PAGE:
For this week's theme "Confused" I've snatched a snippet from my present WIP, a historical novella set in the period of the French Revolution.
Brief: Half French by birth, Diamonta Whitaker, long-since returned from trip to France, has it in mind for a return visit. After all, she's received a letter from dear friend Angelica De Boviere, a lady-in-waiting to Marie Antoinette Queen of France. She's also received an invite to attend at the Court of Versailles for Christ's mass. How can she possibly refuse such an invite, but will her mother agree to her going once knowledge of Diamonta's interest in Angelica's brother comes to light?
“There you are. I quite thought you all in the music room.” Rustle of silk implied great haste, her mother upon them so quick Charles barely managed to raise his rump from seat. “Sit down, dear boy.”
Charles fell back to chair. “What ails, dear lady? You have the look of news most important.”
“Viscount Somerton. I must speak with him.” Her mother glanced about them. “Please tell me Leohne has not imposed herself upon him.”
“Not in the least,” said Charles, a broad grin. “Blame Diamonta. It was her idea to foist our little sister upon Richard.” He inclined his head toward the lake. “They will return fairly soon, I shouldn’t wonder.”
“I did not foist Leohne upon the viscount, I merely suggested they go ahead while I assisted in Charles’ exercise.” How beautiful her mother was, when suspecting intrigue afoot. Chloetilde DeRochers, a daughter of France who married below her station for love, embraced joy of step-son and would no doubt be enraptured to know her eldest daughter had eyes for a handsome young French count. “Does it matter, if Leohne has her heart set at Richard?”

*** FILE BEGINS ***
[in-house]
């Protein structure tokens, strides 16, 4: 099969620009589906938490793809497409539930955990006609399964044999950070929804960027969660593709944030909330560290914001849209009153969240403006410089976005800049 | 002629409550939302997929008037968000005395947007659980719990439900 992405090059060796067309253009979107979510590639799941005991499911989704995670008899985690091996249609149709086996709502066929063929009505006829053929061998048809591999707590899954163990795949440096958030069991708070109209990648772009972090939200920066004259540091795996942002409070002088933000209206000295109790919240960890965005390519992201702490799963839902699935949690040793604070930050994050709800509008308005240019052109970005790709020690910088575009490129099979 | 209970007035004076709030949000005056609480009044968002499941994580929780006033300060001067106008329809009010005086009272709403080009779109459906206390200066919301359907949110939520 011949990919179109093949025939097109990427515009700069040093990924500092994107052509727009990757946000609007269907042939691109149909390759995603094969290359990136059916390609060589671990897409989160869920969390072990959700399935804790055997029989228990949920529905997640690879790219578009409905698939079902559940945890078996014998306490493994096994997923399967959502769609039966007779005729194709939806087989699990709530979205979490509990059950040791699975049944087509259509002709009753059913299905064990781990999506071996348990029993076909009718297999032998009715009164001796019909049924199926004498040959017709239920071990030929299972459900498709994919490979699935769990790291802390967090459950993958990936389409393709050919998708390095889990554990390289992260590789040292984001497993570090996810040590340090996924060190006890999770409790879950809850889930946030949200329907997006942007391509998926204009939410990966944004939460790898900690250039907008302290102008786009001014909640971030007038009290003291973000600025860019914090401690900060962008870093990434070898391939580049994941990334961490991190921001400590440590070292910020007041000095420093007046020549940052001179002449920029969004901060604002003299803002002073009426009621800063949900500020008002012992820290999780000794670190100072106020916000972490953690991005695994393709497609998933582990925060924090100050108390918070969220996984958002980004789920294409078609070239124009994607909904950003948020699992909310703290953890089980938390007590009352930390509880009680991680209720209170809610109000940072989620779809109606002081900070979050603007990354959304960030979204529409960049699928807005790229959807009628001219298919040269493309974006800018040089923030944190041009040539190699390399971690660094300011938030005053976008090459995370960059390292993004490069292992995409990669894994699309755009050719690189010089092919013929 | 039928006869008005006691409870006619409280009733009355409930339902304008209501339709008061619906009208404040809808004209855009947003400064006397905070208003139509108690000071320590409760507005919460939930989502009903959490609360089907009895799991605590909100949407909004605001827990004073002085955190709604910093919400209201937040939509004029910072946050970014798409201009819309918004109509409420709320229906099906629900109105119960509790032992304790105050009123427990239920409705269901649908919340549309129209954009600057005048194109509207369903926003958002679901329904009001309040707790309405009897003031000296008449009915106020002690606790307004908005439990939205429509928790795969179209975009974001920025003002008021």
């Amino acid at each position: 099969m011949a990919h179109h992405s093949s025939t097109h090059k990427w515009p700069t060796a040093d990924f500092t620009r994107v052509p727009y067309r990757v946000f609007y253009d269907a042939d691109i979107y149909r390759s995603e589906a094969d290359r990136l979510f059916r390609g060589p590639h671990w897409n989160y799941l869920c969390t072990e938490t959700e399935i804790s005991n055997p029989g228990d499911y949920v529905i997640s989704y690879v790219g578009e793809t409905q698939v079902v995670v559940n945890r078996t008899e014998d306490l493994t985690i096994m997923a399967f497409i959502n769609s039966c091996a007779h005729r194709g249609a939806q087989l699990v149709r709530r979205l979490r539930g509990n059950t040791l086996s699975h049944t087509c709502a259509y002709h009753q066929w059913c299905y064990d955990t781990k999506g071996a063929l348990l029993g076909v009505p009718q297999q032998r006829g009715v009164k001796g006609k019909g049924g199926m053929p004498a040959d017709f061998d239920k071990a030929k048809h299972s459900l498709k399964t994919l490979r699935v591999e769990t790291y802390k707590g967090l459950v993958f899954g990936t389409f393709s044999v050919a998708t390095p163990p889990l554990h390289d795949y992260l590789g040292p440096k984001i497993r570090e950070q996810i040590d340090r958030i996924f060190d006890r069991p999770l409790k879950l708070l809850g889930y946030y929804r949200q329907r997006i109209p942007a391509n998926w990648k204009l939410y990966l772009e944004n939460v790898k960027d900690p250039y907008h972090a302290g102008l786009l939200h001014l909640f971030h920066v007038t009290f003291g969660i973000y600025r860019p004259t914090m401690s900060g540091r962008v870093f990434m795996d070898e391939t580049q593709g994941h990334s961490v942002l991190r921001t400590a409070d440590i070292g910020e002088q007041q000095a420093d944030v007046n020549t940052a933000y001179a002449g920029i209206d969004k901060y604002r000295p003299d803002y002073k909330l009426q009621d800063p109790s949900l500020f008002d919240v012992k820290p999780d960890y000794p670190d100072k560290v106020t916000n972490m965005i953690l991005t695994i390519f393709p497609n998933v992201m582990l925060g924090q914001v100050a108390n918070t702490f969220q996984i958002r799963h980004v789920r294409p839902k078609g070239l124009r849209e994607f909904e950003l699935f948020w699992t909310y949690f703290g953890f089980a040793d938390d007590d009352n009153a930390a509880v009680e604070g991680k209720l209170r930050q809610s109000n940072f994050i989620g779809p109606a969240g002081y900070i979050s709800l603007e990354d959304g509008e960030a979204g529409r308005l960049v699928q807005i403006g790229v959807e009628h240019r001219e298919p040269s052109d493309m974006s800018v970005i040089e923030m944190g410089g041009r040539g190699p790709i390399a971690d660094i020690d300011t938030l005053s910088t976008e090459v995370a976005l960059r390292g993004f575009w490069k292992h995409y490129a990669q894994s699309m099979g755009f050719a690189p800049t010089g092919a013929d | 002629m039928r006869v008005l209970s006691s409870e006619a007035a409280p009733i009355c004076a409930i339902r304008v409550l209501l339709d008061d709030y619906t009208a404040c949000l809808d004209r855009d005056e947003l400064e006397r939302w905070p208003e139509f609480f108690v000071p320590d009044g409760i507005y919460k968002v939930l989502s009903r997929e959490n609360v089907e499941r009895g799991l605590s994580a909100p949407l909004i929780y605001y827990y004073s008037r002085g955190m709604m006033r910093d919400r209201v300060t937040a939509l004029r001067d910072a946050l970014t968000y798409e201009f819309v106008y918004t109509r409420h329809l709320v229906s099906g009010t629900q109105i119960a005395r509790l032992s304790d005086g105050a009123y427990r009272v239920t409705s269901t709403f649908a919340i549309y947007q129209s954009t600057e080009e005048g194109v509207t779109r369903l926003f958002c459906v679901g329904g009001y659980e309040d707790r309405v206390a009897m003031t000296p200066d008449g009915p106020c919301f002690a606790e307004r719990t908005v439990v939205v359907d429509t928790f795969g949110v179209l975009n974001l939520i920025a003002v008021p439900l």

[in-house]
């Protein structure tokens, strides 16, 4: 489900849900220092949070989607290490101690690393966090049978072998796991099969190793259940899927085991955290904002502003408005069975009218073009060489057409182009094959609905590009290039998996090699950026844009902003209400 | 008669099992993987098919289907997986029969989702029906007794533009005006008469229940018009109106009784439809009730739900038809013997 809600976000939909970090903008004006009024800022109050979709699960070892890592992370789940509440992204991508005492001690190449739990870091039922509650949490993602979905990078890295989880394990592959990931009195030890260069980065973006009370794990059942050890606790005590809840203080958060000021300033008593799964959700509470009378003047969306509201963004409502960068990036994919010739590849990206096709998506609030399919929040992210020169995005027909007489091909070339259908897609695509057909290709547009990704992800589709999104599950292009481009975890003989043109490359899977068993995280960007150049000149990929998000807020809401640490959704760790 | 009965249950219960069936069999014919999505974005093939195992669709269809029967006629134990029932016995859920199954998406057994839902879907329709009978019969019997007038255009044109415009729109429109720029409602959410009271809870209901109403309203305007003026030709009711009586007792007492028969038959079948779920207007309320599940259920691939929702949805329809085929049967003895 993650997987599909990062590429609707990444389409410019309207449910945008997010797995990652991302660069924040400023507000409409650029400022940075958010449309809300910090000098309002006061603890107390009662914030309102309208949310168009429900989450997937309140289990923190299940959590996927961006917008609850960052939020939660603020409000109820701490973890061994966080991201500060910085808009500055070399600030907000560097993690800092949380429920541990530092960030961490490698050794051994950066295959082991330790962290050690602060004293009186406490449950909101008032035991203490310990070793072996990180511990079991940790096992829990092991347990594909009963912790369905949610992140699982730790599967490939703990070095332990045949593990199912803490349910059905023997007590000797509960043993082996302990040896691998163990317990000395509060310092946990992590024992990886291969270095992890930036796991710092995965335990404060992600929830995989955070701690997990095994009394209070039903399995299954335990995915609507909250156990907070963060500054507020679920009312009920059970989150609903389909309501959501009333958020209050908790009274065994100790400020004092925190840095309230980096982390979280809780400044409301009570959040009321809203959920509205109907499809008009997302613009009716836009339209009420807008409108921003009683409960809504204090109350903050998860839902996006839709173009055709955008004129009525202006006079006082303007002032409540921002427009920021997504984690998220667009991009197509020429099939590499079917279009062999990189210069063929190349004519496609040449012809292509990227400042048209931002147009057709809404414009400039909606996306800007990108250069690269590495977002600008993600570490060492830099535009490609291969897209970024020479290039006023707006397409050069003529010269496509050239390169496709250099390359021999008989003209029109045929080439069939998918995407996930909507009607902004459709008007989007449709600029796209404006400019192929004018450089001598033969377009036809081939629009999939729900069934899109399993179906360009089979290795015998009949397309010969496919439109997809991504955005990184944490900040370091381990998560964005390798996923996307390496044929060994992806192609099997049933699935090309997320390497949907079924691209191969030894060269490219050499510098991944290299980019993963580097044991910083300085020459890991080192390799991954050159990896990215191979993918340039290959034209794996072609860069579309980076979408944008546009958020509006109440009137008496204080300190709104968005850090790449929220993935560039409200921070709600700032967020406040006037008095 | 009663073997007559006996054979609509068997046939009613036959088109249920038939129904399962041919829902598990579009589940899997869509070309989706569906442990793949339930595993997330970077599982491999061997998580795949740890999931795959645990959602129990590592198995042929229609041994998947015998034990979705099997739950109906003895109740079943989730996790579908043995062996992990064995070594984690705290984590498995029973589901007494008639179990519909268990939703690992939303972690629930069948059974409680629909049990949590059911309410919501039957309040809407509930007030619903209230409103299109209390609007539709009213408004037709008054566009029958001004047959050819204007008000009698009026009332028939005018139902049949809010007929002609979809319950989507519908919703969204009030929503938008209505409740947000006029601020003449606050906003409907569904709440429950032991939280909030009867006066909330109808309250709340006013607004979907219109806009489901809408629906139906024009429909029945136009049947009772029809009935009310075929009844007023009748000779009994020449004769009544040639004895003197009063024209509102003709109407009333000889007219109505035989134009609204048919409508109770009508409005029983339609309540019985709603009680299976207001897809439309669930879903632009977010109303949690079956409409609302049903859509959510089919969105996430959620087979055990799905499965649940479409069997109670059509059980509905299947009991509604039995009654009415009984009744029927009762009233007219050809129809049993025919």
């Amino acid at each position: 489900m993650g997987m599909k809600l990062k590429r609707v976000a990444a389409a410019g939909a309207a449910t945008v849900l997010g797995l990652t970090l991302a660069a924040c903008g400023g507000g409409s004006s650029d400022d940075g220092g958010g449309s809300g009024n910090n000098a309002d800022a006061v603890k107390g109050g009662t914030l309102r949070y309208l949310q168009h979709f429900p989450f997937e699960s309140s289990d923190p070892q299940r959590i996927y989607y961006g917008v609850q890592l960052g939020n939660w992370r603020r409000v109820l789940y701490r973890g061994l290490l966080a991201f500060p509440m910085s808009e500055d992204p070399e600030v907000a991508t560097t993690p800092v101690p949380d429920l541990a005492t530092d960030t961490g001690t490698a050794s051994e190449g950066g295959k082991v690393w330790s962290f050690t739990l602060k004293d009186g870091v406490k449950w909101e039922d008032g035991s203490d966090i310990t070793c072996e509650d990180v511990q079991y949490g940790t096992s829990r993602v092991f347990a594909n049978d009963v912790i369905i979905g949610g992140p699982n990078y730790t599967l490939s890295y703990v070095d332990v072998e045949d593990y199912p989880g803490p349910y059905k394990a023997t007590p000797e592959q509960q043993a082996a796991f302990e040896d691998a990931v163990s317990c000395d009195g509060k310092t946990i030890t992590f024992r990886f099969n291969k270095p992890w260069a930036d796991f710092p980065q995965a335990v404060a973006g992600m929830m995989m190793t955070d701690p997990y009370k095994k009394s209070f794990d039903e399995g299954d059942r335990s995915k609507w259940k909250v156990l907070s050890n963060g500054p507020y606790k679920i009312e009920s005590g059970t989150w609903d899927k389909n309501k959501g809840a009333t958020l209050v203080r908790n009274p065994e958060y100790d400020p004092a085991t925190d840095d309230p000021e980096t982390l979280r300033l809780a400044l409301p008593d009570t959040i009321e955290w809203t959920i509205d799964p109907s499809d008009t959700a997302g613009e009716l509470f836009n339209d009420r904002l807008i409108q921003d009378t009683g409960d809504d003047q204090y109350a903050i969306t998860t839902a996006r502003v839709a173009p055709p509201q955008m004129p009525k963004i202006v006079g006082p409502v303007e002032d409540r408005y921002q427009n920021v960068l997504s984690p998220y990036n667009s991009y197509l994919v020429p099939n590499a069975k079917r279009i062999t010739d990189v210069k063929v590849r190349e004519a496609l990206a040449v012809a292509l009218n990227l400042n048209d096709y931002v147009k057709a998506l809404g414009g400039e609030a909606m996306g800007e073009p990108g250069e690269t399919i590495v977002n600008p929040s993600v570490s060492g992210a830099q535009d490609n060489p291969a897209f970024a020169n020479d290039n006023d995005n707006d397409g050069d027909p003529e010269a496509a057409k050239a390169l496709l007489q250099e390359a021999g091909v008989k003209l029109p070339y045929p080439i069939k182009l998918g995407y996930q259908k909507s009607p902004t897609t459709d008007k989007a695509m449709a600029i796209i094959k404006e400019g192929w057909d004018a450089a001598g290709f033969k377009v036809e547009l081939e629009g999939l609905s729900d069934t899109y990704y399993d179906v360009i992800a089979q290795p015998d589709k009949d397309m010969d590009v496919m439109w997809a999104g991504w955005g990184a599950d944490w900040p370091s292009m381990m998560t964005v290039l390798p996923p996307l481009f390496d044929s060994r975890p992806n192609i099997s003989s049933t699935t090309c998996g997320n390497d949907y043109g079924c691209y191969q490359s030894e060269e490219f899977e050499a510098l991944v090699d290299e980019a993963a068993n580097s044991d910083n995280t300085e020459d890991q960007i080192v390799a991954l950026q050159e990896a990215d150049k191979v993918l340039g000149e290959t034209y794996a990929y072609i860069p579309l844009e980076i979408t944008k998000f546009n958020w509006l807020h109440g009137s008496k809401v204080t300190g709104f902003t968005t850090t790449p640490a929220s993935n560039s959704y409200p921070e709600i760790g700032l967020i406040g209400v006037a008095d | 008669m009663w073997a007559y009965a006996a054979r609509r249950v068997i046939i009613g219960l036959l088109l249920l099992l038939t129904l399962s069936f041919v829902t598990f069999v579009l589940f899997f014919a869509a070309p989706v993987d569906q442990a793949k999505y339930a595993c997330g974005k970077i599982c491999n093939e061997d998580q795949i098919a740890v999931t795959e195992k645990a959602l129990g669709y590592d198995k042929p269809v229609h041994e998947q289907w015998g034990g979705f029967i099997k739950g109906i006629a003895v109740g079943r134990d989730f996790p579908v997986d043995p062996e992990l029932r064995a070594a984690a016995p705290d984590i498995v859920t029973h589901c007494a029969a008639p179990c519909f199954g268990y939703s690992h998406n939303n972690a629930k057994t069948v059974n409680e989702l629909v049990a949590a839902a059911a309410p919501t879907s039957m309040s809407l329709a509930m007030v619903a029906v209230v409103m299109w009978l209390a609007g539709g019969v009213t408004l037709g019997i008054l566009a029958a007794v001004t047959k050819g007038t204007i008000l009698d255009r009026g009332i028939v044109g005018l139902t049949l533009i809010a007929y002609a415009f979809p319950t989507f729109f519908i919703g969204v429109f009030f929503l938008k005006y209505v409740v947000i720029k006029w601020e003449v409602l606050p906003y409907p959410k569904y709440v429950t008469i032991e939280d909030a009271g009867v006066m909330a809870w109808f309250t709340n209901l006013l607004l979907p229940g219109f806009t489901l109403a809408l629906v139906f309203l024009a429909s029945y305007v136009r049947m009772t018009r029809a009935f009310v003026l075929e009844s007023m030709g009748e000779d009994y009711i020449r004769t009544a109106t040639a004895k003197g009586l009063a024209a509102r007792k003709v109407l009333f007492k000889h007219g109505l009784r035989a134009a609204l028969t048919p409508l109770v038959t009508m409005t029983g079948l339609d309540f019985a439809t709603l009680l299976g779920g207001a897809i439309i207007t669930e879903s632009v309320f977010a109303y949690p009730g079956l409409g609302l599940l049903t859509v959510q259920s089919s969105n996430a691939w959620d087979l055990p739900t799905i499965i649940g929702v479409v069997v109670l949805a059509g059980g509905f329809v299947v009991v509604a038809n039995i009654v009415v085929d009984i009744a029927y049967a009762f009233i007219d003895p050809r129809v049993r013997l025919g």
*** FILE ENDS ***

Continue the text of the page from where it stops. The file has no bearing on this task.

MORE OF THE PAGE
Her mother grimaced but momentary, a smile slow to face, her dark brown eyes cast to the lakeside path visible here and there between trees. “I had thought your heart, Richard’s.”
“I am fond of him, it is true.”
“Ha,” blustered Charles. “Diamonta has her heart set on a . . .” He faltered, Diamonta held his gaze to prevent utterance of Frenchy. He gathered himself. “A count, and son of France.”
“Is this true?” Her mother glanced her way, eyebrow raised. “What is the name of this count?”
“It is Angelica’s brother, and . . .”
“Ah, I see,” came forth as unaccountable dismissal. “A most unsuitable choice.”
Stunned and confused she could not muster words, words to extract explanation of her mother’s disregard for Francois. “I hardly know him,” her defence. “I’ve met him once only.”
“Just as well,” her mother’s curt response. “Good, I see them, now.”
Sense of relief at Leohne and Richard’s reappearance swept over her, for her mother would not press further on Francois and the way in which they had met, nor the time and place of their meeting. How glad she was to have refrained from telling her brother and sister all that had happened on her last venture to France. Perhaps there were things best kept secret, after all.